petition transfers of property of the estate that are either unauthorized or that are authorized only by § 542(c) or § 303(f), which pertains to post-petition transfers of estate property before the order for relief in involuntary cases. 5 Collier on Bankruptcy ¶ 549.01 (15th ed., rev. 2008). Finally, § 522(h) authorizes a debtor to exercise a trustee's § 549 avoidance powers to the extent the debtor could have exempted the property and the trustee does not attempt to avoid the transfer. If, as the bankruptcy court concluded in the instant case, no transfer of estate property takes place unless the transfer is authorized, both § 549(a) and § 522(h) would be unnecessary to avoid post-petition transfers. Rather, a transferee of estate property would be required by § 542(a) to turnover the property to the trustee because it remains estate property, or a debtor could proceed with a stay violation motion under § 362(k) to recover the property as occurred in the instant case. As recognized by the Supreme Court on numerous occasions, we are "`hesitant to adopt an interpretation of a congressional enactment which renders superfluous another portion of that same law.'" Kawaauhau v. Geiger, 523 U.S. 57, 62, 118 S. Ct. 974, 977 (1998) (quoting Mackey v. Lanier Collection Agency & Serv., Inc., 486 U.S. 825, 837, 108 S. Ct. 2182, 2189 (1988)). In this same vein, we must point out that to the extent a transfer is avoided under § 549, a trustee may recover for the benefit of the estate the property transferred or its value from the initial transferee or the entity for whose benefit the transfer was made. See 11 U.S.C. § 550(a)(1). Section 541(a)(3) includes as property of the estate any interest in property that the trustee recovers under § 550. If estate property transferred without authorization remains property of the estate, § 541(a)(3) is redundant, a conclusion we refuse to endorse. B. No violation of the automatic stay occurred. Because the funds in the Debtor's bank account were no longer property of the estate once they were transferred to Buckeye, Buckeye's retention of the funds was not a violation of the automatic stay. In this regard, we observe that the bankruptcy court's ruling was not based solely on the court's conclusion that no transfer of estate property was effected when the Debtor's check was honored. The court also concluded that § 362(b)(11) provides an exception to the automatic stay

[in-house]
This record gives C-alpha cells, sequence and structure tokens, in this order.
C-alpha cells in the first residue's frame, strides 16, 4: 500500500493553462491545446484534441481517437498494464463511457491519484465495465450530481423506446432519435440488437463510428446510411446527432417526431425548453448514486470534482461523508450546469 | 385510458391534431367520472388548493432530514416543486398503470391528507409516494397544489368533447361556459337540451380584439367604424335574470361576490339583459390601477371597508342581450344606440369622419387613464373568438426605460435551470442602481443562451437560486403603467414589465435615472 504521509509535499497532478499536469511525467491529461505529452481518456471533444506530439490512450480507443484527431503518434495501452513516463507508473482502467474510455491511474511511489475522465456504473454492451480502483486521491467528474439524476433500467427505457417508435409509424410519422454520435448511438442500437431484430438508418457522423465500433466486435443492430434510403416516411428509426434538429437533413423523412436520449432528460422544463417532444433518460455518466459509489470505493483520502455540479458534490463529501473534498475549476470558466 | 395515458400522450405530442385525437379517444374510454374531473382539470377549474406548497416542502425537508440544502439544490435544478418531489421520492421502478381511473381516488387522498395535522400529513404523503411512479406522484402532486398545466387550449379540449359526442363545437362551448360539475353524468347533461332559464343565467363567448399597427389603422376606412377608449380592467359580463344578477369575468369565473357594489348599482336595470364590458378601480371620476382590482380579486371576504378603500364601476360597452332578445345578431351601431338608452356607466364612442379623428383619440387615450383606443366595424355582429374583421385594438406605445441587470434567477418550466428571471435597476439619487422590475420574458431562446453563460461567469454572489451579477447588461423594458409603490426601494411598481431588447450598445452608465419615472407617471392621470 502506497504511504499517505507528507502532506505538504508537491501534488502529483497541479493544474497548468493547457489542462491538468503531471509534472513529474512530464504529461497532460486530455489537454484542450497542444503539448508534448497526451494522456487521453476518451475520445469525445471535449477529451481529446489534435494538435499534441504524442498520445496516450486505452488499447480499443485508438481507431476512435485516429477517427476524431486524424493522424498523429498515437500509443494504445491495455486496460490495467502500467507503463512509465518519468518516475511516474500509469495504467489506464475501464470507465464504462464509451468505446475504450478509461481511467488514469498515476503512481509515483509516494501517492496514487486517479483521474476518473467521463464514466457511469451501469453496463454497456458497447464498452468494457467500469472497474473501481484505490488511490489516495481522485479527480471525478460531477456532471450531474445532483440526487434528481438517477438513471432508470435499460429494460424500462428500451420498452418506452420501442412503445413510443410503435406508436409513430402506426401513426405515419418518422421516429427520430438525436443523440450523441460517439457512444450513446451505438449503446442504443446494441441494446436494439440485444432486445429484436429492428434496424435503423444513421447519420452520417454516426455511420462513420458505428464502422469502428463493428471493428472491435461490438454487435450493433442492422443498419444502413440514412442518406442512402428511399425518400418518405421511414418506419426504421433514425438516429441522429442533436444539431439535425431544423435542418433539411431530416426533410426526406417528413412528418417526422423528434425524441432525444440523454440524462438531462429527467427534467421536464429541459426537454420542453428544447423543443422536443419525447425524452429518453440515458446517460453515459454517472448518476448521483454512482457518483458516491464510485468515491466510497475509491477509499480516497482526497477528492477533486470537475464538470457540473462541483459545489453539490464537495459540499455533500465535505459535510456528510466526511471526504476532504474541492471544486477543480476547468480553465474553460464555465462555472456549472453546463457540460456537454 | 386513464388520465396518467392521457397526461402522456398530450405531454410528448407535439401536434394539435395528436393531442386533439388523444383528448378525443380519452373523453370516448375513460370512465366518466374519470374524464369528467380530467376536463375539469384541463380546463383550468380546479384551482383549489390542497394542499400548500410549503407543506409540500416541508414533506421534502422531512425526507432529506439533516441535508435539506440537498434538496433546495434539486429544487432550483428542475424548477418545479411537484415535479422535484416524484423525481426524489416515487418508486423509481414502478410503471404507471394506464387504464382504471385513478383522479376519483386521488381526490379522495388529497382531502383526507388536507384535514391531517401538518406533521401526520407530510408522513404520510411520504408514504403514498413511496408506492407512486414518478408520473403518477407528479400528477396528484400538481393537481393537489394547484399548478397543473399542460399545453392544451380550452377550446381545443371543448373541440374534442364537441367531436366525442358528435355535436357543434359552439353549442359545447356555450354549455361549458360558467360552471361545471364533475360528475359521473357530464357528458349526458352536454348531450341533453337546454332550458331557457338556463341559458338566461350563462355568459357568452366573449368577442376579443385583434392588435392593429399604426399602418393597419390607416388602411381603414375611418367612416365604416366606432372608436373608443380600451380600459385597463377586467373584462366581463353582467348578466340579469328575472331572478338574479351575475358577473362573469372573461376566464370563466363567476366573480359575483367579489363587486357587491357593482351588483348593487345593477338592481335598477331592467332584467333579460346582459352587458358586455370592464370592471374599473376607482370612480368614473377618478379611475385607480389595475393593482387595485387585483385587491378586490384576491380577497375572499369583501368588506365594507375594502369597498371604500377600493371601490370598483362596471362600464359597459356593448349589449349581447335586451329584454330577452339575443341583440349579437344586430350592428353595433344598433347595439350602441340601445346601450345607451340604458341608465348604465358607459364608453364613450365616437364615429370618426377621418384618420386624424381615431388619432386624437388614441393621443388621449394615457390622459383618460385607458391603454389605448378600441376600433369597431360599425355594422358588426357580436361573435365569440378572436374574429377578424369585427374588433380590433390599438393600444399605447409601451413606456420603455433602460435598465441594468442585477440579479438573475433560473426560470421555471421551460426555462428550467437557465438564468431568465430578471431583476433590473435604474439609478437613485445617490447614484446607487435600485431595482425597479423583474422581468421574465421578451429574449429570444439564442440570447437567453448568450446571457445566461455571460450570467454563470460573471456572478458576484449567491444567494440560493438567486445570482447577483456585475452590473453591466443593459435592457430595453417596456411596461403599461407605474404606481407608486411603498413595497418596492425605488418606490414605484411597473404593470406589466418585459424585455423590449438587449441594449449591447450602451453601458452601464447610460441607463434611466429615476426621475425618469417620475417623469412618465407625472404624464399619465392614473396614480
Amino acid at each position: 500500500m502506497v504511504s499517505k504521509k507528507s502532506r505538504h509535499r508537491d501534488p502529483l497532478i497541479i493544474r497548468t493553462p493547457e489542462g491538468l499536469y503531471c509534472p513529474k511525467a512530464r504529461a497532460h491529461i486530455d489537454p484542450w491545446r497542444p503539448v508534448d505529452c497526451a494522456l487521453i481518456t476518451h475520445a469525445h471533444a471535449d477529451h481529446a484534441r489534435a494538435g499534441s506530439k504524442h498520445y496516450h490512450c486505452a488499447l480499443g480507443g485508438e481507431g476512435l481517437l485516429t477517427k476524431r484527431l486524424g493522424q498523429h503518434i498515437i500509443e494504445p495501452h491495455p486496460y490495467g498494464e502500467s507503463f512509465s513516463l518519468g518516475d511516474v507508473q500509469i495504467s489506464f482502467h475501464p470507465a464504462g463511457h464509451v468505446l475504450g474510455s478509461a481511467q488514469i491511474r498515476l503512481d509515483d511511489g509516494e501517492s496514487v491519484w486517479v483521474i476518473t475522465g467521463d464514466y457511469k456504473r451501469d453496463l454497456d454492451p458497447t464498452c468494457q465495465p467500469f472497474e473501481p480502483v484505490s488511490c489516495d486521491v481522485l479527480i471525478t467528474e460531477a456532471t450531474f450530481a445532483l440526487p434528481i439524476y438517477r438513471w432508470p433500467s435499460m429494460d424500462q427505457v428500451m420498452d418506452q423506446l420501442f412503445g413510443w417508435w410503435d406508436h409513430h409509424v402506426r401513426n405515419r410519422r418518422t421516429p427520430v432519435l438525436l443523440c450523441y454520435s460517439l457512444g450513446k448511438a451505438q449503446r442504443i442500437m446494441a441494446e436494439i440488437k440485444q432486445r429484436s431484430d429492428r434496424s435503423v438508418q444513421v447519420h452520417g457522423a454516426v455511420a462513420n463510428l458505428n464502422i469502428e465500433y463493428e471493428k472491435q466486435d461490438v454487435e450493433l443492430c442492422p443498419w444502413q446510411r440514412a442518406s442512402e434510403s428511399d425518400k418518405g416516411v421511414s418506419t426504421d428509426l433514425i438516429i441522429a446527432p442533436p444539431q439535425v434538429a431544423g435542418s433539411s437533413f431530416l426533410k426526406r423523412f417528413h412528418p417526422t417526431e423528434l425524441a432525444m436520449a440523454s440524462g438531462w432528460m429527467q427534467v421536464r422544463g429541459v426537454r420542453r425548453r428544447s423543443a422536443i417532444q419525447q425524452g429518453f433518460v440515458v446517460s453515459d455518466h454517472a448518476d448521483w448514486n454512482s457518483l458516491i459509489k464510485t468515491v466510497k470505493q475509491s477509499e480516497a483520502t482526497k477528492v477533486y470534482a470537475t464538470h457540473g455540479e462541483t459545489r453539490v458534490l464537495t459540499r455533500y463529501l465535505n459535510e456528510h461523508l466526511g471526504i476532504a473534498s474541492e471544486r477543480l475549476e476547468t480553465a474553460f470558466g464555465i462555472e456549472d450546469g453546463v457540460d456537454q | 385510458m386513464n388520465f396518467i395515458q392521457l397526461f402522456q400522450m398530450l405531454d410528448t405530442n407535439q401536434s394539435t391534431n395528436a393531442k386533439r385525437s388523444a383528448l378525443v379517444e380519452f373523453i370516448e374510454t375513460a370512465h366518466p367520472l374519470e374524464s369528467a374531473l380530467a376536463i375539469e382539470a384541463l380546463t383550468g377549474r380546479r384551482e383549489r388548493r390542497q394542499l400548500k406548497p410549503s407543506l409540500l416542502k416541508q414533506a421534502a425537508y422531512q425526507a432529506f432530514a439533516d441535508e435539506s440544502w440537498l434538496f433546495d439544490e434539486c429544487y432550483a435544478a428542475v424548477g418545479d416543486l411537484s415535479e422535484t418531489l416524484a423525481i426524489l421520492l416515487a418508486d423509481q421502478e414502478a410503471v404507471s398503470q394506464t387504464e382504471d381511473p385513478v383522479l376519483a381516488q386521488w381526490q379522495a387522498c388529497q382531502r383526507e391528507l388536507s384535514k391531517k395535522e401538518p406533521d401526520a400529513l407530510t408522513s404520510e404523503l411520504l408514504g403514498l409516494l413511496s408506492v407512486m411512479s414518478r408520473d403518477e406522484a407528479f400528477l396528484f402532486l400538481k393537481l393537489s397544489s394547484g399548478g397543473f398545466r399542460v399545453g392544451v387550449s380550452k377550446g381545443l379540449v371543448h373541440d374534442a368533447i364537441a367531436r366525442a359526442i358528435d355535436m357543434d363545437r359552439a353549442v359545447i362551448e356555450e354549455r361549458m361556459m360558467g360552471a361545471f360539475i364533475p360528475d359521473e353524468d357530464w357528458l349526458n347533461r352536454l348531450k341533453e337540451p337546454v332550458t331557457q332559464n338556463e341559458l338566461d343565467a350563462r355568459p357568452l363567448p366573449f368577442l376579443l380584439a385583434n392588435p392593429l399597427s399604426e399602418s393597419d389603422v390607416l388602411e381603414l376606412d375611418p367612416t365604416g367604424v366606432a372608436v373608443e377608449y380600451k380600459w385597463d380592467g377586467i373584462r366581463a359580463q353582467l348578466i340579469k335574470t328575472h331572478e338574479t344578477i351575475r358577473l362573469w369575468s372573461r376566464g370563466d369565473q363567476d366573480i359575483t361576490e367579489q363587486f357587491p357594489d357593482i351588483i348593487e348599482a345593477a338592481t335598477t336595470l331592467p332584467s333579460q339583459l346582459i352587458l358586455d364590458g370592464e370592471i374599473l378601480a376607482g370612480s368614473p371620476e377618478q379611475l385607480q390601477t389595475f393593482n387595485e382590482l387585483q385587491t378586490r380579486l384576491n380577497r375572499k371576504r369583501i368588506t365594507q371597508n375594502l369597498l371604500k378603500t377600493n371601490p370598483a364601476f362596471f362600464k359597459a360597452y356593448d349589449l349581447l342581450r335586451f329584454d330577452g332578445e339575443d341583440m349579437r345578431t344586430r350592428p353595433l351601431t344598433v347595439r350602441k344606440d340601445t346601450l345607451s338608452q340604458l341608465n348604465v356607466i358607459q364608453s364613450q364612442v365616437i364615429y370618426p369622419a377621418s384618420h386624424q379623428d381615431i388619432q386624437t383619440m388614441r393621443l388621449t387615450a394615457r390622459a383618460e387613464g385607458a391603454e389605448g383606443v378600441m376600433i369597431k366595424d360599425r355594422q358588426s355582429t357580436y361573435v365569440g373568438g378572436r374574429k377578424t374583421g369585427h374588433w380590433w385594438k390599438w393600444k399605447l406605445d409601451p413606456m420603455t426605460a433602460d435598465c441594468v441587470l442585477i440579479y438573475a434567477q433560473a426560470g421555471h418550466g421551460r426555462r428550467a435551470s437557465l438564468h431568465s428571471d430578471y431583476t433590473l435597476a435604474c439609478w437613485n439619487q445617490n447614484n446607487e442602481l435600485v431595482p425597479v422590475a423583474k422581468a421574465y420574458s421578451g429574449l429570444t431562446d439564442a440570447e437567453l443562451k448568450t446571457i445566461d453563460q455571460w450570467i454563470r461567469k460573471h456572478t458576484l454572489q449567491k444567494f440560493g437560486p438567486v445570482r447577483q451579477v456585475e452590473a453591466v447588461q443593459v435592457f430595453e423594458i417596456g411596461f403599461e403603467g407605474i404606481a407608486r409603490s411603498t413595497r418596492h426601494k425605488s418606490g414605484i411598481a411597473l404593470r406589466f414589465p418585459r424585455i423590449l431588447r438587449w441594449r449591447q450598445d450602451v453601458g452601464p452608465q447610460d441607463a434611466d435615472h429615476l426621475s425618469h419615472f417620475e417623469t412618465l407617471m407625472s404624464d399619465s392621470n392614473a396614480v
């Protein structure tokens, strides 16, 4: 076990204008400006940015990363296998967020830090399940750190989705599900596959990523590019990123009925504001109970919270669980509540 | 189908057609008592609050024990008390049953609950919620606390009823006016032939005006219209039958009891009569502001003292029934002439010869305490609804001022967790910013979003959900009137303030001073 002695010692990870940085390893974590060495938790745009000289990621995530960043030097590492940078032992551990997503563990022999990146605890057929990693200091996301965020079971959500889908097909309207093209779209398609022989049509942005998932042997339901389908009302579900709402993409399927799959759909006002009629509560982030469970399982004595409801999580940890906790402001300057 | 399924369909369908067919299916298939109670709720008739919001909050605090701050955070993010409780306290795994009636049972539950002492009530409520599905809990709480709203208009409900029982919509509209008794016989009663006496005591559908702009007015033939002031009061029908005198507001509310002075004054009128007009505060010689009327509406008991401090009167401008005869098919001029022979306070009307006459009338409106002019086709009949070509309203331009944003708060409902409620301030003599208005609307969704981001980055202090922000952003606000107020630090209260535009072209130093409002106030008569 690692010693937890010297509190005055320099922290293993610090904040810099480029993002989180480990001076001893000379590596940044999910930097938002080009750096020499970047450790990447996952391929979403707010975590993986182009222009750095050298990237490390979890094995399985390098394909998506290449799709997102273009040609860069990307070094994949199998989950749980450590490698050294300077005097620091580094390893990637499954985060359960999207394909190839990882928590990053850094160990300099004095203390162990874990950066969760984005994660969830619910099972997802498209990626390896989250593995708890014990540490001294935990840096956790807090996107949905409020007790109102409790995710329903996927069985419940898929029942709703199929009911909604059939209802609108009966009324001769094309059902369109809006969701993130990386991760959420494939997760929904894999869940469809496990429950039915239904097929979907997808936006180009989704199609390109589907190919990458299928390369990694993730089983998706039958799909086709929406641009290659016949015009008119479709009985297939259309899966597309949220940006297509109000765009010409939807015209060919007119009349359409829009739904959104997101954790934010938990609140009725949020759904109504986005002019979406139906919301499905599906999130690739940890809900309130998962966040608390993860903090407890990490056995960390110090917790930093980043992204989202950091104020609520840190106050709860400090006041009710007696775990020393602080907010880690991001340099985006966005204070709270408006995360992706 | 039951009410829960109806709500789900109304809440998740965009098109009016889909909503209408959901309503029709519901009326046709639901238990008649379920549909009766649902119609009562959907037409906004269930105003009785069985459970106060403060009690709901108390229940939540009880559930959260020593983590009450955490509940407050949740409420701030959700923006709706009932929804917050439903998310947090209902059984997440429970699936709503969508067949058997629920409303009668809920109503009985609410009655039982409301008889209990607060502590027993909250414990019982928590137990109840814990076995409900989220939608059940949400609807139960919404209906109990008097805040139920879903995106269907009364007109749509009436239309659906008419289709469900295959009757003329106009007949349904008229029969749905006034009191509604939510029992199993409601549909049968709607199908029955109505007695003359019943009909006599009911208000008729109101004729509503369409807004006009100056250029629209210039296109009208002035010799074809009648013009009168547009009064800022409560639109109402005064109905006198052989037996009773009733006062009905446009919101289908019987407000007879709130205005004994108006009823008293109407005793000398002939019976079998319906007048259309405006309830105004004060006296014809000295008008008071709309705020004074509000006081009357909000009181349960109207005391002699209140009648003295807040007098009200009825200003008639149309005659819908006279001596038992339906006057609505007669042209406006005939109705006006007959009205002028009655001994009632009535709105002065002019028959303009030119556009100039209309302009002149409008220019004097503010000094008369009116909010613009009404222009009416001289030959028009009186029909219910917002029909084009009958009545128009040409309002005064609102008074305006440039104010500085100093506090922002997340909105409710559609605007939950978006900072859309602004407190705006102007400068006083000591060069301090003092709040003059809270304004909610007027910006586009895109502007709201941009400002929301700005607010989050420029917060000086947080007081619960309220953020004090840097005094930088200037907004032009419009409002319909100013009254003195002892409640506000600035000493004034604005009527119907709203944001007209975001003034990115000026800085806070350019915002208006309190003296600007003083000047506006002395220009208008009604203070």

(...continued) subsection (d) of this section, to an entity other than the trustee, with the same effect as to the entity making such transfer or payment as if the case under this title concerning the debtor had not been commenced.
only for the presentment of negotiable instruments and does not otherwise authorize the payee to retain the funds once it receives notice of the bankruptcy. As stated by the bankruptcy court, "[Section 362(b)(11)] protects the process of presentment of checks, no more, no less." (Appellant's App. at 122.) The bankruptcy court's conclusion appears to distinguish presentment of a check from its honor by the drawee bank. "Presentment" is not defined in the Bankruptcy Code. Ohio law defines "presentment" as "a demand made by or on behalf of a person entitled to enforce an instrument to pay the instrument made to the drawee or a party obliged to pay the instrument . . . ." Ohio Rev. Code Ann. § 1303.61 (emphasis added); see also U.C.C. § 3-501. It would be illogical to interpret § 362(b)(11) to mean that the holder of a check can hand the check to a bank teller but cannot take the cash the teller hands over the counter without violating the stay, or that the holder may accept the funds but must immediately return them to the drawer. Such an interpretation would render the exception essentially meaningless, because the purpose of presenting a check is to receive payment. An interpretation of this nature is also inconsistent with the legislative history of § 362(b)(11), which indicates, as recognized by the only two courts of appeals that have addressed the issue, that by the enactment of § 362 (b)(11), "Congress wanted to make clear that `the automatic stay is not intended to interfere with the rights of a holder of a negotiable instrument to obtain payment.'" In re Roete, 936 F.2d 963, 966 (7th Cir. 1991) (quoting Morgan Guar. Trust Co. of New York v. Am. Sav. & Loan Ass'n, 804 F. 2d 1487, 1492 n.5 (9th Cir. 1986)). It is noteworthy that the §362(b)(11) exception is not limited to persons without knowledge of the bankruptcy filing. Thus, under the plain language of the statute, a holder of a negotiable instrument may present the instrument for payment even if the holder knows that the drawer has filed for bankruptcy relief. Yet, under the Debtor's analysis, a stay violation would immediately occur upon the holder's receipt of the monies. Moreover, this Panel is unable to distinguish the check in the instant case from any other check that a debtor may deliver for ordinary goods and services prior to his bankruptcy filing but is presented for payment post-petition by the holder.4 Under the Debtor's analysis, upon post-petition
It is true that a check to a payday lender is always post-dated such that negotiation of the (continued...)